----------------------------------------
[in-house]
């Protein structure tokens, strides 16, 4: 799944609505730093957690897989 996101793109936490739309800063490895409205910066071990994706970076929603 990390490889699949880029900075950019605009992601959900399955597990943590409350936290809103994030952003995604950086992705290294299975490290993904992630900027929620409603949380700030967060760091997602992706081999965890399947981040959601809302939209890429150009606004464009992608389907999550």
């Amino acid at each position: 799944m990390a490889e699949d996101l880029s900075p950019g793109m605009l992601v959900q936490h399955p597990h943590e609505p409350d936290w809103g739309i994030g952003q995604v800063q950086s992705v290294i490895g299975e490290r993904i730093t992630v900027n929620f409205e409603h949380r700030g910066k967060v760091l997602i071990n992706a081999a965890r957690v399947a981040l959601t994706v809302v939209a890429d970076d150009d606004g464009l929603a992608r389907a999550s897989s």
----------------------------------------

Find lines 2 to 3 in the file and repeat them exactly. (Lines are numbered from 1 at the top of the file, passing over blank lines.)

């Protein structure tokens, strides 16, 4: 799944609505730093957690897989 996101793109936490739309800063490895409205910066071990994706970076929603 990390490889699949880029900075950019605009992601959900399955597990943590409350936290809103994030952003995604950086992705290294299975490290993904992630900027929620409603949380700030967060760091997602992706081999965890399947981040959601809302939209890429150009606004464009992608389907999550």
């Amino acid at each position: 799944m990390a490889e699949d996101l880029s900075p950019g793109m605009l992601v959900q936490h399955p597990h943590e609505p409350d936290w809103g739309i994030g952003q995604v800063q950086s992705v290294i490895g299975e490290r993904i730093t992630v900027n929620f409205e409603h949380r700030g910066k967060v760091l997602i071990n992706a081999a965890r957690v399947a981040l959601t994706v809302v939209a890429d970076d150009d606004g464009l929603a992608r389907a999550s897989s």